Griffin Edwards ’17

On the last weekend of February, I had the honor of attending the International Students for Liberty Conference in Washington, DC. ISFLC is the largest annual gathering of liberty-minded people from around the world: anarcho-capitalists, classical liberals, objectivists, constitutional conservatives, and minarchists all under one roof. “Celebritarians” ranging from the president of Liberland (an experimental micronation in the Balkans), to a state representative from Brazil, to the crown prince of Lichtenstein, to the president of the ACLU, to American internet star Julie Borowski, made appearances this year; sub-Saharan Africa, Eastern Europe, and Latin America provided especially large attendance. For anyone in libertarian circles, it was certainly exciting: a weekend of panels, exhibition halls, and selfies with some of the leading economists, politicians, activists, and authors, who were gathered to spread energy and ideas about the modern liberty movement.

The night before the first full day of events, all two-thousand-some students sat excitedly in the ballroom of a Marriott Hotel in DC. We listened to the head of Students for Liberty tell the story of how the first ISFLC had only 50 students in attendance; now, only nine years later, that number had increased exponentially. As he droned on passionately, he was suddenly interrupted by the screech of a megaphone. The audience shuddered, and a white-bearded man clad in a cape, a dozen ties, and a large rubber boot worn on his head strode out from backstage bombastically, bullhorn in one hand, massive toothbrush in the other.

The audience went nuts. The room was lit with glittering cell phone screens; some students stood up to get a better view. After singing the US national anthem using feedback from the megaphone to accentuate the especially climactic pauses, the man settled into the podium and said calmly: “Let me give you all a lesson in pony-nomics.”

This was the first time I’d ever seen Vermin Supreme in the flesh.

For those who have never heard the name, Vermin Supreme is a public actor/ comedian who appears every few years to take a shot at public office. His platform includes harnessing shuffling zombies for clean electric power (“We’ll dangle brains in front of them and they’ll turn giant treadmills.”); giving everyone a free pony, then using them as currency (“What we’re talking about is a federal pony identification program.”); and mandatory tooth-brushing laws (“For too long the United States has suffered great moral and oral decay.”). He characterizes himself as a “friendly fascist” and “a tyrant you can trust.” If you’re curious, search him on YouTube; the videos will not disappoint.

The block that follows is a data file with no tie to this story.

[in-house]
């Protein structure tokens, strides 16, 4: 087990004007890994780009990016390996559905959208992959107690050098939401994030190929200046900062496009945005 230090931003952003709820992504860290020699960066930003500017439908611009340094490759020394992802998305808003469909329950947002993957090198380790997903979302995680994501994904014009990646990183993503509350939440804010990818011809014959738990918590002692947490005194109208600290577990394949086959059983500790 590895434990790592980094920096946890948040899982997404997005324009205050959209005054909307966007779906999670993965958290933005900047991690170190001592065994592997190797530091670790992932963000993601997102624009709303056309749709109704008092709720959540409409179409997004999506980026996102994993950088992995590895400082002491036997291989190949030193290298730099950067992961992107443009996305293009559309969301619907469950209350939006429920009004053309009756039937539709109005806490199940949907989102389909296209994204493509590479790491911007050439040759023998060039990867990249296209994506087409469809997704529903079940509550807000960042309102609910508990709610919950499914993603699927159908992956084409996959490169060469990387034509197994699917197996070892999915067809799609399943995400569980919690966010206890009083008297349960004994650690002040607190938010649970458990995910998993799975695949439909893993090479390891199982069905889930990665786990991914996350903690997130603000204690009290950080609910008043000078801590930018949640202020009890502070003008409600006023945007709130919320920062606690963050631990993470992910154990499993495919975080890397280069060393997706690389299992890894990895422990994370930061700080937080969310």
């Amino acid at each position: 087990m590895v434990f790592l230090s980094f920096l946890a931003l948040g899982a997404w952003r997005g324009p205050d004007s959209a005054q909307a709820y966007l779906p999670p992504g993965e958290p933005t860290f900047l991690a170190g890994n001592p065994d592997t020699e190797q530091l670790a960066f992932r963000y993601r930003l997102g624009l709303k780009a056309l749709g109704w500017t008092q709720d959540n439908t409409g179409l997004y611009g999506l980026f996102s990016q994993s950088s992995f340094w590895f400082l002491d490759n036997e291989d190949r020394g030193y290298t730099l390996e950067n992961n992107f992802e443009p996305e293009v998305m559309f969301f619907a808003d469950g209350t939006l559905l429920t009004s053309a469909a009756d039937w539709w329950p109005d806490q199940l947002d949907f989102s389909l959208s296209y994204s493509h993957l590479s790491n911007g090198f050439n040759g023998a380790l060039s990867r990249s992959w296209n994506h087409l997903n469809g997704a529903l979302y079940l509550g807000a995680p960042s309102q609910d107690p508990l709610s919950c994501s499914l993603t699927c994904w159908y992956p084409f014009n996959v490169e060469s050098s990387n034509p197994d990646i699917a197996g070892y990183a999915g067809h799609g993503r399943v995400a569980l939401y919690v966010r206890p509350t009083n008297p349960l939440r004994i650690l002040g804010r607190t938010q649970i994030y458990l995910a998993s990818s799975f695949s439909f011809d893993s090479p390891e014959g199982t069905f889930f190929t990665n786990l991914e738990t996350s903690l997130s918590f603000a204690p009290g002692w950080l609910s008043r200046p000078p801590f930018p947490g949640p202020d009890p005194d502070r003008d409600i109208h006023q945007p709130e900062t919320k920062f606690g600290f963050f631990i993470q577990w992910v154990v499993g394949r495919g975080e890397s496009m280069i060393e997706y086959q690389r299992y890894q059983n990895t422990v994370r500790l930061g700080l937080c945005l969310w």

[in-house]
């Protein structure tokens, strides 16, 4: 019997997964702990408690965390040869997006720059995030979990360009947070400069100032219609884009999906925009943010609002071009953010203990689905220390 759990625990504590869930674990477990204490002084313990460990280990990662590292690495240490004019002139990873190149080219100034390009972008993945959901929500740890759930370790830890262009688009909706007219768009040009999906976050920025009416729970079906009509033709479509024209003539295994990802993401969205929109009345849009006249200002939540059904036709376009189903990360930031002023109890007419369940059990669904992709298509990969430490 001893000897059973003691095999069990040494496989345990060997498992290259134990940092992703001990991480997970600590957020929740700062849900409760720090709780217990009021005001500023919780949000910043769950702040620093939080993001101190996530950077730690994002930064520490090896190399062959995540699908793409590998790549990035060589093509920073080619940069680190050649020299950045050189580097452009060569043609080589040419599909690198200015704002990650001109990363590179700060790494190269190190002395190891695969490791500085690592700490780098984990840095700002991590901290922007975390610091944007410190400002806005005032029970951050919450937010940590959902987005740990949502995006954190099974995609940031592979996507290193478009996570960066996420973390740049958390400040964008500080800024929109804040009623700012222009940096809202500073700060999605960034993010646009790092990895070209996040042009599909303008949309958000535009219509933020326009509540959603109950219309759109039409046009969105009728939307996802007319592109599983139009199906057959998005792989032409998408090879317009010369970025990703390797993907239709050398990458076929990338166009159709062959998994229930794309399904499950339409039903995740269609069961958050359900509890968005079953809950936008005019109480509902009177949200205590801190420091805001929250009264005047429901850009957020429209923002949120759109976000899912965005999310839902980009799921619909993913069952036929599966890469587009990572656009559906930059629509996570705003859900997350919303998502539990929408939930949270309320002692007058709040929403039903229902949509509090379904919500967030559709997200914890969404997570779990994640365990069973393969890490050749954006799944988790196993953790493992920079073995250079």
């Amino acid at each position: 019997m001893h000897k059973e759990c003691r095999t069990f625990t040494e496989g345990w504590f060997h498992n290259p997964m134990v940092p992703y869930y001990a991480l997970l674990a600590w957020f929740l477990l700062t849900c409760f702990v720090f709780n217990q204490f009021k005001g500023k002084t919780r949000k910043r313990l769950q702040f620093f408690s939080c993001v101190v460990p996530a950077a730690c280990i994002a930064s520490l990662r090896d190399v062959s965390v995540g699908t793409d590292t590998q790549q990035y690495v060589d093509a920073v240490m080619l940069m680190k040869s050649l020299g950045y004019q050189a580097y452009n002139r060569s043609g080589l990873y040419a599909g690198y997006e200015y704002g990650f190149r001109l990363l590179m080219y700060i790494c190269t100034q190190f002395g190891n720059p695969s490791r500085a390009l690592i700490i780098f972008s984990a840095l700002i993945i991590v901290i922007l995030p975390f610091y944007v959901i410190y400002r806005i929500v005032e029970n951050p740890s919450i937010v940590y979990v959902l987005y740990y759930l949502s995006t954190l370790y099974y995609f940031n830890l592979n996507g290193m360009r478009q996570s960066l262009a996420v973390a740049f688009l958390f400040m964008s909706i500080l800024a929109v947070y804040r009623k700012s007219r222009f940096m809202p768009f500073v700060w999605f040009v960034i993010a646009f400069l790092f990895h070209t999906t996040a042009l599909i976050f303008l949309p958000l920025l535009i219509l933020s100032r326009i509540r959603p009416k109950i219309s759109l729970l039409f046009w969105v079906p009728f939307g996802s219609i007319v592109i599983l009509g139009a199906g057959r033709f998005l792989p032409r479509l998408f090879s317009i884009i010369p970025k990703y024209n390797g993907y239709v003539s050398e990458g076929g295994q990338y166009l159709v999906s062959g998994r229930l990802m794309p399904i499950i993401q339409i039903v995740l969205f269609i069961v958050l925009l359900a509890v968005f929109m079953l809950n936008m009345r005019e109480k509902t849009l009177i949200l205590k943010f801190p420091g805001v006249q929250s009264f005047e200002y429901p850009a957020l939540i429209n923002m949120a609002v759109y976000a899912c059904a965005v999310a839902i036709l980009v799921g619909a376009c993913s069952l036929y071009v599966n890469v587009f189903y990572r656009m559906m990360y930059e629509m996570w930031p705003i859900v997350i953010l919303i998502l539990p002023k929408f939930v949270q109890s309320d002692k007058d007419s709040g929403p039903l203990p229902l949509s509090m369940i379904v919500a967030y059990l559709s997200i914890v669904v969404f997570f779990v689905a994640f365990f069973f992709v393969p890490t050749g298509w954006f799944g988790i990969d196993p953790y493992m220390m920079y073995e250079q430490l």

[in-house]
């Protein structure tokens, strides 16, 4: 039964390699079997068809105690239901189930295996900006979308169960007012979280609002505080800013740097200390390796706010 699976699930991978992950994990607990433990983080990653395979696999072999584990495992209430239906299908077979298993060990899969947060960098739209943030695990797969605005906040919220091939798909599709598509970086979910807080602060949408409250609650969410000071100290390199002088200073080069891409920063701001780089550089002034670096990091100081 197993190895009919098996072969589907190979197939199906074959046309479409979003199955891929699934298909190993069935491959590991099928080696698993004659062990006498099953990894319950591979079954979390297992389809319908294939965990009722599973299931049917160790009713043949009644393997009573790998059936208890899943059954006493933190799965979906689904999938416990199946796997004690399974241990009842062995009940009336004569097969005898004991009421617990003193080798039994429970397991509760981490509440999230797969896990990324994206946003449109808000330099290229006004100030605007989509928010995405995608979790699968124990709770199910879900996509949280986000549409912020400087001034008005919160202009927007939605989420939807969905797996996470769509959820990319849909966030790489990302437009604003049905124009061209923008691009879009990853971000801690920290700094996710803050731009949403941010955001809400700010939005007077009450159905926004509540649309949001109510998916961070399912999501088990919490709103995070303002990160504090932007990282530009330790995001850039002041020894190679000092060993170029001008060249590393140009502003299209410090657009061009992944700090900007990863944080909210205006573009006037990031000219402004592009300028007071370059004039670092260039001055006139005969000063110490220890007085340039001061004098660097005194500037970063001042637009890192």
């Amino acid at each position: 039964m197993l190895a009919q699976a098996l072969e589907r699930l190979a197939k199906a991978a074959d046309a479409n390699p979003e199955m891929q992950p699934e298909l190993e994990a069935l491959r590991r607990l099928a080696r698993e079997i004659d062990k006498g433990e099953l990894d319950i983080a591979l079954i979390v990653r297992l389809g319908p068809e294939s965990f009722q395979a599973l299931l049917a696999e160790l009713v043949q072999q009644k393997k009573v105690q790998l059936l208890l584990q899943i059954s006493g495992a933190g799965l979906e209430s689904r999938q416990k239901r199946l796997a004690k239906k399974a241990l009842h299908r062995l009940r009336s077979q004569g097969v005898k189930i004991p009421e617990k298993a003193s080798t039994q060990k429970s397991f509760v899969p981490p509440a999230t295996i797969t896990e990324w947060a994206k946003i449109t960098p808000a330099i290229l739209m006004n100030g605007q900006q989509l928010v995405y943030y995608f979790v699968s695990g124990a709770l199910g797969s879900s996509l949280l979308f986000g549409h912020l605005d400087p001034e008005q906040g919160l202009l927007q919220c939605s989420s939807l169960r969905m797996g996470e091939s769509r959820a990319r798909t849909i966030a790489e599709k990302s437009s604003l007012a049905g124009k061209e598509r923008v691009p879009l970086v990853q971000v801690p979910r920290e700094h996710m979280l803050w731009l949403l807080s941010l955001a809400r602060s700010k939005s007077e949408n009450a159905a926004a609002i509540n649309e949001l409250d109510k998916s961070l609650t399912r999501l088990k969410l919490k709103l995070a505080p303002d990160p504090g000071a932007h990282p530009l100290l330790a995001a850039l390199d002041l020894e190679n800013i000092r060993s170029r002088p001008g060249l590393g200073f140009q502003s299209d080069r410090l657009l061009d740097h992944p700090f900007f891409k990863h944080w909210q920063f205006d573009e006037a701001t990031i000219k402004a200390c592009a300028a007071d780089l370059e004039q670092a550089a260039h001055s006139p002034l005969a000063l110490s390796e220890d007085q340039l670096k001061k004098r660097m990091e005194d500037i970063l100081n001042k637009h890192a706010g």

For all his shenanigans, Vermin Supreme represents something really quite profound about today’s American politics: he’s a personification of the disillusionment people feel towards the political system, especially this election season. What he does is goofy, but he makes a great point; and for this reason, he resonates with people.

Think about it: the four serious remaining candidates seem to have little to offer a majority of the population. Although Sanders has gained some traction, the economic dubiousness of his policies have made people hesitant to follow him. Clinton seems capable and handles herself professionally, but many Americans are wary of her track record, and feel they can’t trust her. Ted Cruz comes off as a little untrustworthy and slimy, and his rhetoric has failed to garner widespread support. And Donald Trump… It’s plain to see why many people don’t support Trump.

With this in mind, it’s no wonder voter turnout is so low: this cycle especially, it seems like there’s no one worth throwing one’s full weight behind. People are pissed. There seems to be no way out of our crazy system. So Vermin Supreme emerges as an alternative, poking fun at the process, the characters, and the pie-in-the-sky promises made to the electorate. By making himself the butt of a thousand of his own jokes, he satirizes the American political system, and this year, he’s making especially big waves, as thousands of people feel let down by the scant choices they have.

Indeed, 2016 is shaping up to be an interesting election cycle: third-party candidate Gary Johnson is even currently polling in the double digits in a few states. But thank God for Vermin Supreme, who is holding a toothbrush-shaped mirror up to us to demonstrate just how absurd “the system” is. In his own words, “A vote for Vermin Supreme is a vote completely thrown away”: a reflection, however ironic, of disenfranchisement, disillusionment, and disappointment.